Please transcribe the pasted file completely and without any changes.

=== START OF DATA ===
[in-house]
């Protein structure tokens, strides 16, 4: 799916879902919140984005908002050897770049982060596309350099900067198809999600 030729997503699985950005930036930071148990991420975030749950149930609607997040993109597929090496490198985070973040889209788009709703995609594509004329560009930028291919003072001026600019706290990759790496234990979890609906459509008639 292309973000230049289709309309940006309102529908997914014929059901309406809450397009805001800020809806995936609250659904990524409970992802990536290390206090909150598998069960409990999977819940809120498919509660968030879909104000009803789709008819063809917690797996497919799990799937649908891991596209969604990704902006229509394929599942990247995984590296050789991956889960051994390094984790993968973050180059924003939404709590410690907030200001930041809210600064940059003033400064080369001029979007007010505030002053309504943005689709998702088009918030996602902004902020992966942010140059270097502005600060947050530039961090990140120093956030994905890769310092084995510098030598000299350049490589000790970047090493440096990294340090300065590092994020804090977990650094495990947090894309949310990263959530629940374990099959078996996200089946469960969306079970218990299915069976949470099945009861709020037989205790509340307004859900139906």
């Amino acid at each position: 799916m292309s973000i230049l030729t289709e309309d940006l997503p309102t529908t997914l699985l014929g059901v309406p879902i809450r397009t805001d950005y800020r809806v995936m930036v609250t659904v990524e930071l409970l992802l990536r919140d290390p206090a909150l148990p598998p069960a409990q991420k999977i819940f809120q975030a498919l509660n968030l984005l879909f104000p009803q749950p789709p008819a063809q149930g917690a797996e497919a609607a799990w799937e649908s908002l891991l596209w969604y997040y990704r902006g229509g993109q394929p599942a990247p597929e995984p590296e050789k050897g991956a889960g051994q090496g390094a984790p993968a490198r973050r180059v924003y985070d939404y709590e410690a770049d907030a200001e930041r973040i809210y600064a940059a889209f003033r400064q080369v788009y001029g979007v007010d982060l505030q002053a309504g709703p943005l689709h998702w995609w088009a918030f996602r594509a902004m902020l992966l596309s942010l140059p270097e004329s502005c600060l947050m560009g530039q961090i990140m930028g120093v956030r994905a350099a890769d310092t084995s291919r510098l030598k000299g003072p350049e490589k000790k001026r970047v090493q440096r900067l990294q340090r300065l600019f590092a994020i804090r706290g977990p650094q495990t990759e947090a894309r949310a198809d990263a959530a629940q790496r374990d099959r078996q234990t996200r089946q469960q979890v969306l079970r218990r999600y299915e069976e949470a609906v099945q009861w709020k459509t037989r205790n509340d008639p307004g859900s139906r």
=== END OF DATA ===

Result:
[in-house]
């Protein structure tokens, strides 16, 4: 799916879902919140984005908002050897770049982060596309350099900067198809999600 030729997503699985950005930036930071148990991420975030749950149930609607997040993109597929090496490198985070973040889209788009709703995609594509004329560009930028291919003072001026600019706290990759790496234990979890609906459509008639 292309973000230049289709309309940006309102529908997914014929059901309406809450397009805001800020809806995936609250659904990524409970992802990536290390206090909150598998069960409990999977819940809120498919509660968030879909104000009803789709008819063809917690797996497919799990799937649908891991596209969604990704902006229509394929599942990247995984590296050789991956889960051994390094984790993968973050180059924003939404709590410690907030200001930041809210600064940059003033400064080369001029979007007010505030002053309504943005689709998702088009918030996602902004902020992966942010140059270097502005600060947050530039961090990140120093956030994905890769310092084995510098030598000299350049490589000790970047090493440096990294340090300065590092994020804090977990650094495990947090894309949310990263959530629940374990099959078996996200089946469960969306079970218990299915069976949470099945009861709020037989205790509340307004859900139906």
């Amino acid at each position: 799916m292309s973000i230049l030729t289709e309309d940006l997503p309102t529908t997914l699985l014929g059901v309406p879902i809450r397009t805001d950005y800020r809806v995936m930036v609250t659904v990524e930071l409970l992802l990536r919140d290390p206090a909150l148990p598998p069960a409990q991420k999977i819940f809120q975030a498919l509660n968030l984005l879909f104000p009803q749950p789709p008819a063809q149930g917690a797996e497919a609607a799990w799937e649908s908002l891991l596209w969604y997040y990704r902006g229509g993109q394929p599942a990247p597929e995984p590296e050789k050897g991956a889960g051994q090496g390094a984790p993968a490198r973050r180059v924003y985070d939404y709590e410690a770049d907030a200001e930041r973040i809210y600064a940059a889209f003033r400064q080369v788009y001029g979007v007010d982060l505030q002053a309504g709703p943005l689709h998702w995609w088009a918030f996602r594509a902004m902020l992966l596309s942010l140059p270097e004329s502005c600060l947050m560009g530039q961090i990140m930028g120093v956030r994905a350099a890769d310092t084995s291919r510098l030598k000299g003072p350049e490589k000790k001026r970047v090493q440096r900067l990294q340090r300065l600019f590092a994020i804090r706290g977990p650094q495990t990759e947090a894309r949310a198809d990263a959530a629940q790496r374990d099959r078996q234990t996200r089946q469960q979890v969306l079970r218990r999600y299915e069976e949470a609906v099945q009861w709020k459509t037989r205790n509340d008639p307004g859900s139906r």